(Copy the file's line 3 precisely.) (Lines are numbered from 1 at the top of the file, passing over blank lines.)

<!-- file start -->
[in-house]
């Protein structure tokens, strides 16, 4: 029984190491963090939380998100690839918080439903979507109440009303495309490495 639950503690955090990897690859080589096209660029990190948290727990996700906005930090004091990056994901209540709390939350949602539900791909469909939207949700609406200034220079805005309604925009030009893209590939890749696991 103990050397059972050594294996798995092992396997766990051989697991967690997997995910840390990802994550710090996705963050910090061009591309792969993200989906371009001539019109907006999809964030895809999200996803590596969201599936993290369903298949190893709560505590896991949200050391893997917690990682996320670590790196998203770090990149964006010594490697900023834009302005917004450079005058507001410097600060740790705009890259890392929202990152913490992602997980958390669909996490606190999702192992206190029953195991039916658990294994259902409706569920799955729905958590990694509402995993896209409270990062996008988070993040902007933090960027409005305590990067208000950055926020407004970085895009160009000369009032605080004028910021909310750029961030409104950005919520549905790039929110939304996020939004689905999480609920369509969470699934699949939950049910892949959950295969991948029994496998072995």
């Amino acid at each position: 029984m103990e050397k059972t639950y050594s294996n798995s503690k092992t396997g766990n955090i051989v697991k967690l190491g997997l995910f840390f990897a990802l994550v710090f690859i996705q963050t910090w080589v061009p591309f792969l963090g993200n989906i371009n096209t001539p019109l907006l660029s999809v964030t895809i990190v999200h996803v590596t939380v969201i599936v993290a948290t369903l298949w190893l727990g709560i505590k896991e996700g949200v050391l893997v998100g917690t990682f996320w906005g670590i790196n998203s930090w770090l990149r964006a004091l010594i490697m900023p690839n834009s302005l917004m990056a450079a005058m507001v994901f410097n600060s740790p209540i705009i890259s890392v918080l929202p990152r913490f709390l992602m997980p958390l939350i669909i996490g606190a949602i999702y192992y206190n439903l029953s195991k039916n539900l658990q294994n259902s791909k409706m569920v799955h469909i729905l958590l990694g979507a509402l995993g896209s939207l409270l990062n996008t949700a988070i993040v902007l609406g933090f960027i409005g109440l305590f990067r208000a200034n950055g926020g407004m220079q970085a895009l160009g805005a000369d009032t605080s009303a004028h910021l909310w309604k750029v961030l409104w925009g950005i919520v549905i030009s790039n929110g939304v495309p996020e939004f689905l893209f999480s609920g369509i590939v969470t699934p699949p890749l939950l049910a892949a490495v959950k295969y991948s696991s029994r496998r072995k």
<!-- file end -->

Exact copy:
């Amino acid at each position: 029984m103990e050397k059972t639950y050594s294996n798995s503690k092992t396997g766990n955090i051989v697991k967690l190491g997997l995910f840390f990897a990802l994550v710090f690859i996705q963050t910090w080589v061009p591309f792969l963090g993200n989906i371009n096209t001539p019109l907006l660029s999809v964030t895809i990190v999200h996803v590596t939380v969201i599936v993290a948290t369903l298949w190893l727990g709560i505590k896991e996700g949200v050391l893997v998100g917690t990682f996320w906005g670590i790196n998203s930090w770090l990149r964006a004091l010594i490697m900023p690839n834009s302005l917004m990056a450079a005058m507001v994901f410097n600060s740790p209540i705009i890259s890392v918080l929202p990152r913490f709390l992602m997980p958390l939350i669909i996490g606190a949602i999702y192992y206190n439903l029953s195991k039916n539900l658990q294994n259902s791909k409706m569920v799955h469909i729905l958590l990694g979507a509402l995993g896209s939207l409270l990062n996008t949700a988070i993040v902007l609406g933090f960027i409005g109440l305590f990067r208000a200034n950055g926020g407004m220079q970085a895009l160009g805005a000369d009032t605080s009303a004028h910021l909310w309604k750029v961030l409104w925009g950005i919520v549905i030009s790039n929110g939304v495309p996020e939004f689905l893209f999480s609920g369509i590939v969470t699934p699949p890749l939950l049910a892949a490495v959950k295969y991948s696991s029994r496998r072995k």